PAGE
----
The Enduring Mystery of Japan’s Economy


The Wall Street Journal writes today about Japan’s stagnant economy and persistent deflation:

During Japan’s go-go 1980s, Hiromi Shibata once blew a month’s salary on a cashmere coat, wore it a few times, then retired it. Today, her daughter’s idea of a shopping spree is scrounging through her mom’s closet in Shizuoka, a provincial capital.

….The U.S. appears to be leading other parts of the globe out of an extended era where central banks relied heavily on low and negative interest rates and stimulus to jump-start growth and keep prices from falling….Japan remains definitively stuck, despite a long and aggressive experiment with ultralow rates. A quarter-century after its property bubble burst, a penny-pinching generation has come of age knowing only economic malaise, stagnant wages and deflation—a condition where prices fall instead of rise.

….Since then, annual growth has averaged less than 1% amid periodic recessions. Prices began falling in the late 1990s….Many economists believed the Bank of Japan’s 2013 stimulus would be enough to jolt the nation out of its downward spiral of weak growth and falling prices….Some economists contend the government should try even more fiscal stimulus and monetary easing. Others argue the stimulus has already saddled Japan with so much debt—now 230% of gross domestic product—that it could end in an economic collapse.

It’s true that Japan has suffered through two decades of low growth:

But there’s way more to this story. Obviously, the bigger your population, the bigger your GDP. The fact that the Russia has a bigger GDP than Switzerland doesn’t mean it has a better economy. It just means it’s bigger. The key metric to judge whether an economy is in good shape is GDP per working-age adult, since that tells you how productive your workers are. So let’s look at that:

Despite its persistently low inflation, Japan’s economy is doing fine. Their GDP per working-age adult is actually higher than ours. So why are they growing so much more slowly than us? It’s just simple demographics:

Japan is aging fast. Its working-age population peaked in 1997 and has been declining ever since. Fewer workers means a lower GDP even if those workers are as productive as anyone in the world. Now put all this together, and here’s what you get:

This is GDP per capita. That is, the amount of stuff that Japan produces for each person in the country. Over the past two decades it’s grown 20 percent. And aside from the Great Recession, that growth has been pretty steady. It’s not declining. It’s not stagnating.

Under the circumstances, Japan is doing fine. Each of their workers is as productive as ours, and their productivity has actually grown a little faster than ours. But there’s only so much you can do when your population is declining. Given the demographic realities, Japan is probably doing about as well as they could.

There are two things I take away from this. First, there’s not much the Bank of Japan can do to stimulate their economy. It’s already running pretty well. Second, despite this, Japan is suffering from persistent deflation. Why? If their economy is productive and growing, deflation shouldn’t be any more of a problem for them than it is for us. Somehow, though, the very fact of a declining working-age population—and, since 2011, a declining overall population—seems to be driving deflation. This is very mysterious, especially since Japan’s deflation has persisted even in the face of massive BOJ efforts that, according to conventional economics, should have restored normal levels of inflation.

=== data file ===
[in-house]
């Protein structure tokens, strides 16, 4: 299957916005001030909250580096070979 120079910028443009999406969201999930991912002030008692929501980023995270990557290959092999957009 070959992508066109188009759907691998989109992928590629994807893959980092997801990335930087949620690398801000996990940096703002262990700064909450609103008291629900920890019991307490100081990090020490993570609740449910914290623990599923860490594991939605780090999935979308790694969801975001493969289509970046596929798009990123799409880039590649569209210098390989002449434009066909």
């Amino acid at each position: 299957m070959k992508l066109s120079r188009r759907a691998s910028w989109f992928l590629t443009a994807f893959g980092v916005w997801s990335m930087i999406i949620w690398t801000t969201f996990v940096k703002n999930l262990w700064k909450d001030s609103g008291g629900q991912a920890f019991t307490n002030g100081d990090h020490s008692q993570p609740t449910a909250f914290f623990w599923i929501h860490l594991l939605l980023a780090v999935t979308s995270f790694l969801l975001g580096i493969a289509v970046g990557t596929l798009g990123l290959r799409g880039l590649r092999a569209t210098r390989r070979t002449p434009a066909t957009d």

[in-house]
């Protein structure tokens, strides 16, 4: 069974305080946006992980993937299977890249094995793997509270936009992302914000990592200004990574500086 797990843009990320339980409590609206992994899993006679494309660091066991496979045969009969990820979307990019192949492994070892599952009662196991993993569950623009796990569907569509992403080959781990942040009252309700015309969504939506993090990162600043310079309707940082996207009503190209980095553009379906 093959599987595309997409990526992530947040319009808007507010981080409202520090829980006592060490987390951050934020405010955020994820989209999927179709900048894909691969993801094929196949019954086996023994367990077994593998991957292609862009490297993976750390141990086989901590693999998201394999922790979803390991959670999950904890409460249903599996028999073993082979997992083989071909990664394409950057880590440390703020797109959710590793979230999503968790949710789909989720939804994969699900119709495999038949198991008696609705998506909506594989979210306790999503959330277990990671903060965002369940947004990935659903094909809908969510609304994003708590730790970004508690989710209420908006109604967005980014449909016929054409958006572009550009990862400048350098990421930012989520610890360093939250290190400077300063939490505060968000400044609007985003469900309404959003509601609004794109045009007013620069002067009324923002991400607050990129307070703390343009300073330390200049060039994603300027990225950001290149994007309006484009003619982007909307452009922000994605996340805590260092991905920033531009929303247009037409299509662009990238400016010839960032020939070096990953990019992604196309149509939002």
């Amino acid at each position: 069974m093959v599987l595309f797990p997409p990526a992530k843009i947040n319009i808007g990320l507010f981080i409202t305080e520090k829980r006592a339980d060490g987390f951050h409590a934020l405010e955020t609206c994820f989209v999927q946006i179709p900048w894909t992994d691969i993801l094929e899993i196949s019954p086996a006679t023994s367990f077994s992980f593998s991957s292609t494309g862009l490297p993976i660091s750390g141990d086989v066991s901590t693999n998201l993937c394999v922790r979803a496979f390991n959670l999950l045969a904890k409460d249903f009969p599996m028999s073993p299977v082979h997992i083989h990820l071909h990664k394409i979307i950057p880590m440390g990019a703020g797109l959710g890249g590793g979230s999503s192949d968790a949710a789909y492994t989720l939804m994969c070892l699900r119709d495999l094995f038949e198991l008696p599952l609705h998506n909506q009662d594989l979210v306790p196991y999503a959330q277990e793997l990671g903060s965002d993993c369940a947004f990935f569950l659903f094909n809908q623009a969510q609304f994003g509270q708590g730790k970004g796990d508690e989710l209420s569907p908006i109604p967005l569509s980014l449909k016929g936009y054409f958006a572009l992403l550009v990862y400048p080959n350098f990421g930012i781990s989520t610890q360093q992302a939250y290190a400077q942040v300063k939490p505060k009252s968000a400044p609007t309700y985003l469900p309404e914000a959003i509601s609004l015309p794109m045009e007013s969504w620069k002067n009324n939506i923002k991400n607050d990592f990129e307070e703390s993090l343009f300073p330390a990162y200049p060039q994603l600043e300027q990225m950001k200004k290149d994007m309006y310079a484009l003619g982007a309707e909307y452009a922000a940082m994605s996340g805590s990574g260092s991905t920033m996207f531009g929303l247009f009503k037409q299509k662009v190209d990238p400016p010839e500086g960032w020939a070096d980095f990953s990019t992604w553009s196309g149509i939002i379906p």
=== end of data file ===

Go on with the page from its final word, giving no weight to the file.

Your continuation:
So why didn’t it? Is it really a consequence of demographic decline? Or is it something else?

DOES IT FEEL LIKE POLITICS IS AT A BREAKING POINT?

Headshot of Editor in Chief of Mother Jones, Clara Jeffery

It sure feels that way to me, and here at Mother Jones, we’ve been thinking a lot about what journalism needs to do differently, and how we can have the biggest impact.

We kept coming back to one word: corruption. Democracy and the rule of law being undermined by those with wealth and power for their own gain. So we're launching an ambitious Mother Jones Corruption Project to do deep, time-intensive reporting on systemic corruption, and asking the MoJo community to help crowdfund it.

We aim to hire, build a team, and give them the time and space needed to understand how we got here and how we might get out. We want to dig into the forces and decisions that have allowed massive conflicts of interest, influence peddling, and win-at-all-costs politics to flourish.

It's unlike anything we've done, and we have seed funding to get started, but we're looking to raise $500,000 from readers by July when we'll be making key budgeting decisions—and the more resources we have by then, the deeper we can dig. If our plan sounds good to you, please help kickstart it with a tax-deductible donation today.

Thanks for reading—whether or not you can pitch in today, or ever, I'm glad you're with us.

Signed by Clara Jeffery

Clara Jeffery, Editor-in-Chief

We Recommend

Latest

Sign up for our newsletters

Subscribe and we'll send Mother Jones straight to your inbox.

Get our award-winning magazine

Save big on a full year of investigations, ideas, and insights.

Subscribe

Support our journalism

Help Mother Jones' reporters dig deep with a tax-deductible donation.

Donate

Share your feedback: We’re planning to launch a new version of the comments section. Help us test it.